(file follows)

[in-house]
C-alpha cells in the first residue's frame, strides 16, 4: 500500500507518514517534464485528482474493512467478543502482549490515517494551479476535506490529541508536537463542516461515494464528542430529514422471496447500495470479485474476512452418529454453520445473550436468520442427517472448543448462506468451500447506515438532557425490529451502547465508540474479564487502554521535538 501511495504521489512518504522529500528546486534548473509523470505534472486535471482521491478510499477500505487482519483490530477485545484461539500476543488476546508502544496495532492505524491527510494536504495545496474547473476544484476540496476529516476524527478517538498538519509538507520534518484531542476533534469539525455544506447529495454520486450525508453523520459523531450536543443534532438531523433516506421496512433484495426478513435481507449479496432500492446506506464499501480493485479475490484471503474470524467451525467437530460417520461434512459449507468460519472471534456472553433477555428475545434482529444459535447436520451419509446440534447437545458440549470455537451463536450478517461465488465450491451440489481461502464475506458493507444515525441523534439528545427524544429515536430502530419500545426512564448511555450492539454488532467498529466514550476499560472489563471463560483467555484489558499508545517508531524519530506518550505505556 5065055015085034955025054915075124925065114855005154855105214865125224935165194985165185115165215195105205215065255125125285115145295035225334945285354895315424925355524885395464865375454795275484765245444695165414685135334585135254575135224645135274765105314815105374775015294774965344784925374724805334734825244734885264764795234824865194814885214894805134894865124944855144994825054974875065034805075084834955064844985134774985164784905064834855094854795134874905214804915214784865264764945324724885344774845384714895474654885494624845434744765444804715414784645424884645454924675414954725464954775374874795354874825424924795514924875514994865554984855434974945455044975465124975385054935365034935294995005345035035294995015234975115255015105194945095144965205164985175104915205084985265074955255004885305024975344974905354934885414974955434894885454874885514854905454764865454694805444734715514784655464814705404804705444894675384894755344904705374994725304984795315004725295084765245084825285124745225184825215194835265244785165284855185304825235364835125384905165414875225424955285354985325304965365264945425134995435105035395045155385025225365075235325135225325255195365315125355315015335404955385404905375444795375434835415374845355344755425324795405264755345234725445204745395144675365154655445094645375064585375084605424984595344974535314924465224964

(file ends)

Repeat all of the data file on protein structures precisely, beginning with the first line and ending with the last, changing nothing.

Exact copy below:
[in-house]
C-alpha cells in the first residue's frame, strides 16, 4: 500500500507518514517534464485528482474493512467478543502482549490515517494551479476535506490529541508536537463542516461515494464528542430529514422471496447500495470479485474476512452418529454453520445473550436468520442427517472448543448462506468451500447506515438532557425490529451502547465508540474479564487502554521535538 501511495504521489512518504522529500528546486534548473509523470505534472486535471482521491478510499477500505487482519483490530477485545484461539500476543488476546508502544496495532492505524491527510494536504495545496474547473476544484476540496476529516476524527478517538498538519509538507520534518484531542476533534469539525455544506447529495454520486450525508453523520459523531450536543443534532438531523433516506421496512433484495426478513435481507449479496432500492446506506464499501480493485479475490484471503474470524467451525467437530460417520461434512459449507468460519472471534456472553433477555428475545434482529444459535447436520451419509446440534447437545458440549470455537451463536450478517461465488465450491451440489481461502464475506458493507444515525441523534439528545427524544429515536430502530419500545426512564448511555450492539454488532467498529466514550476499560472489563471463560483467555484489558499508545517508531524519530506518550505505556 5065055015085034955025054915075124925065114855005154855105214865125224935165194985165185115165215195105205215065255125125285115145295035225334945285354895315424925355524885395464865375454795275484765245444695165414685135334585135254575135224645135274765105314815105374775015294774965344784925374724805334734825244734885264764795234824865194814885214894805134894865124944855144994825054974875065034805075084834955064844985134774985164784905064834855094854795134874905214804915214784865264764945324724885344774845384714895474654885494624845434744765444804715414784645424884645454924675414954725464954775374874795354874825424924795514924875514994865554984855434974945455044975465124975385054935365034935294995005345035035294995015234975115255015105194945095144965205164985175104915205084985265074955255004885305024975344974905354934885414974955434894885454874885514854905454764865454694805444734715514784655464814705404804705444894675384894755344904705374994725304984795315004725295084765245084825285124745225184825215194835265244785165284855185304825235364835125384905165414875225424955285354985325304965365264945425134995435105035395045155385025225365075235325135225325255195365315125355315015335404955385404905375444795375434835415374845355344755425324795405264755345234725445204745395144675365154655445094645375064585375084605424984595344974535314924465224964